In today’s gospel lesson (John 1:19-28), our attention is drawn to the ministry of John the Baptist. Given his fiery message and his dramatic appearance (described in greater length in other gospels), it’s little wonder that the religious leaders in Jerusalem send representatives to learn more about John. And if you know a little about biblical prophecy concerning the Messiah, it’s little wonder that he responds to their questions about who he is by saying, “I am the voice of one calling in the wilderness: ‘Make straight the way for the Lord'” (verse 23).
Of course, the main thrust of this response — which John quotes from the Book of Isaiah — is that the arrival of the promised Messiah is at hand, and it’s time for His people to prepare their hearts and lives for His coming. But I’ve always found it interesting that John’s citation from the Book of Isaiah — while recorded faithfully by Matthew in terms of its words — actually represents a slight deviation in terms of punctuation. In Isaiah (40:3), the statement isn’t, “A voice of one calling in the wilderness: ‘Make straight the way for the Lord'” — but instead, “A voice of one calling: ‘In the wilderness, make straight the way for the Lord.'” “The wilderness” isn’t the place from which the summons to prepare comes; it’s the place to which we must go in order to prepare.
Now I’ll admit, it might seem like I’m making an unnecessarily fine distinction here. And I certainly wouldn’t want to base any core theological principles on something as minor as a difference in punctuation. But as a matter of “life application,” it occurs to me that most of us (myself included) could probably use a little more “wilderness” in our lives in which to prepare for the Lord. Throughout the scriptures, after all, the wilderness is often the place where God speaks to His people and shapes their lives. And since most of us have so little “wilderness” in our lives (bombarded as we are by our unending streams of social media, text and email messages and so on), it becomes increasingly difficult, I think, for us to cut through all the distractions in order to listen to the “still, small voice” that calls us into greater grace, greater challenge, and more abundant life.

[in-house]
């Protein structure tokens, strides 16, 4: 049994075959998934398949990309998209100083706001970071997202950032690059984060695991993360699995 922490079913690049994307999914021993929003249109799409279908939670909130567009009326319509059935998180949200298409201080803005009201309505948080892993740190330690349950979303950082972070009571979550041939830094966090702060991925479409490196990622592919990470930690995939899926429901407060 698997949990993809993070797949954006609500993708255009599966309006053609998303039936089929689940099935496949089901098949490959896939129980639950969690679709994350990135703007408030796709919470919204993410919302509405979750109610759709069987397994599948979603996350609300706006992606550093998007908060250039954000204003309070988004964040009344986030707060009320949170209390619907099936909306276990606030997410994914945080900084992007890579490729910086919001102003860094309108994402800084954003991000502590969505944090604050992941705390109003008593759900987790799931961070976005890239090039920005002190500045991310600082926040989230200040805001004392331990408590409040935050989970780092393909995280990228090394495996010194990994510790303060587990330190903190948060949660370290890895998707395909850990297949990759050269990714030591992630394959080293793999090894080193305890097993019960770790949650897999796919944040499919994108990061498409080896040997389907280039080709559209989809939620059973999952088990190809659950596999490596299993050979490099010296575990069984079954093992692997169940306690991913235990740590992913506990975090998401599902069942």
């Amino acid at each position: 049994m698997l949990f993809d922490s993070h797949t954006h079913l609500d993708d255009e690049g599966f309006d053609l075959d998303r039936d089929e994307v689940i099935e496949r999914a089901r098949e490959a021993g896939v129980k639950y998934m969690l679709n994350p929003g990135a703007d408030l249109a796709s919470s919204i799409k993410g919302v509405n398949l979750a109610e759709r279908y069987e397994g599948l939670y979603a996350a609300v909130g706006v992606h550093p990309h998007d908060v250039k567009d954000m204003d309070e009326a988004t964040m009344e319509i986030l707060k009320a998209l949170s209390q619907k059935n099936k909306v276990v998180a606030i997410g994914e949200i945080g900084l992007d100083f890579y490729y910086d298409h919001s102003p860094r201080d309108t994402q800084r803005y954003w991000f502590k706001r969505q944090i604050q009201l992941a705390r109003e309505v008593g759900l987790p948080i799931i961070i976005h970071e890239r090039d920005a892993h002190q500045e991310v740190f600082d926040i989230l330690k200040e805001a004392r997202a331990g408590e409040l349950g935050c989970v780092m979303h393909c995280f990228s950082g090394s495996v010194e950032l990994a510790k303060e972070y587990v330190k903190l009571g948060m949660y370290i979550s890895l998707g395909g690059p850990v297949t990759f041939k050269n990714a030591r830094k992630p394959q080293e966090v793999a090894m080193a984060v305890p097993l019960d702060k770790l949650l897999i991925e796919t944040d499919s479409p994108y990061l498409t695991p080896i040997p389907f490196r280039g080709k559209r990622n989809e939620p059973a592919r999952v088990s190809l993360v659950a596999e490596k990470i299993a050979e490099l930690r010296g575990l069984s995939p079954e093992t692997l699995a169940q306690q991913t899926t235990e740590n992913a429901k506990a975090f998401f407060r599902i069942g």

So here’s my question for us today: How could we place ourselves “in the wilderness” in order to prepare for the Lord? Could we put down the phone or turn off the computer? Could we turn down the background noise of radio, television, and office or neighborhood gossip? Might we even discover that some challenge or hardship that we’re facing becomes the setting in which we’re finally able to notice the ways in which God is trying to get our attention?
May any wilderness in which you find yourself today be a place not of isolation or fear, but a staging ground for preparation and meeting with the Lord. And may His faithful presence lead you from the wilderness and into promise.